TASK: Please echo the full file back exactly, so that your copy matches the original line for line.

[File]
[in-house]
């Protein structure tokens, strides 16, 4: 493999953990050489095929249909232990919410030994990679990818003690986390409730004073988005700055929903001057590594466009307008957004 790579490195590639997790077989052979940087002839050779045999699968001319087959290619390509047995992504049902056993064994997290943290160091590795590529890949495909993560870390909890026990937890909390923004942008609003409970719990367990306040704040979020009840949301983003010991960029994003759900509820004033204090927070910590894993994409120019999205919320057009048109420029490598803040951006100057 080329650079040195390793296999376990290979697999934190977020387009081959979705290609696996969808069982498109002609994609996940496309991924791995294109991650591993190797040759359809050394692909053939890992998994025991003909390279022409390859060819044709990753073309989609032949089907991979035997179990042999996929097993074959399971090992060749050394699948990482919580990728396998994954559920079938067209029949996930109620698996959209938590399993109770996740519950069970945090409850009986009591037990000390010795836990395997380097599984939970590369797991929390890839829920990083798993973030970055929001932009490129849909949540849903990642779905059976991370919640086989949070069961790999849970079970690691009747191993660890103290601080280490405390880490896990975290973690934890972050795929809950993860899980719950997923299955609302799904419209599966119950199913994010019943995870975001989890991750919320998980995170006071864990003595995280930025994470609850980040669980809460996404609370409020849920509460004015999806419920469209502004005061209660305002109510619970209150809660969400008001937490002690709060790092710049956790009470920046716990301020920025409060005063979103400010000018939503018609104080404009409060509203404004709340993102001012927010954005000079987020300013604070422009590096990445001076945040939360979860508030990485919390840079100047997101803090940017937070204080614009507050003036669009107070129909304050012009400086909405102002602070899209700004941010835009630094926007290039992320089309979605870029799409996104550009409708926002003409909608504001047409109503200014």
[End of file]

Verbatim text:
[in-house]
């Protein structure tokens, strides 16, 4: 493999953990050489095929249909232990919410030994990679990818003690986390409730004073988005700055929903001057590594466009307008957004 790579490195590639997790077989052979940087002839050779045999699968001319087959290619390509047995992504049902056993064994997290943290160091590795590529890949495909993560870390909890026990937890909390923004942008609003409970719990367990306040704040979020009840949301983003010991960029994003759900509820004033204090927070910590894993994409120019999205919320057009048109420029490598803040951006100057 080329650079040195390793296999376990290979697999934190977020387009081959979705290609696996969808069982498109002609994609996940496309991924791995294109991650591993190797040759359809050394692909053939890992998994025991003909390279022409390859060819044709990753073309989609032949089907991979035997179990042999996929097993074959399971090992060749050394699948990482919580990728396998994954559920079938067209029949996930109620698996959209938590399993109770996740519950069970945090409850009986009591037990000390010795836990395997380097599984939970590369797991929390890839829920990083798993973030970055929001932009490129849909949540849903990642779905059976991370919640086989949070069961790999849970079970690691009747191993660890103290601080280490405390880490896990975290973690934890972050795929809950993860899980719950997923299955609302799904419209599966119950199913994010019943995870975001989890991750919320998980995170006071864990003595995280930025994470609850980040669980809460996404609370409020849920509460004015999806419920469209502004005061209660305002109510619970209150809660969400008001937490002690709060790092710049956790009470920046716990301020920025409060005063979103400010000018939503018609104080404009409060509203404004709340993102001012927010954005000079987020300013604070422009590096990445001076945040939360979860508030990485919390840079100047997101803090940017937070204080614009507050003036669009107070129909304050012009400086909405102002602070899209700004941010835009630094926007290039992320089309979605870029799409996104550009409708926002003409909608504001047409109503200014």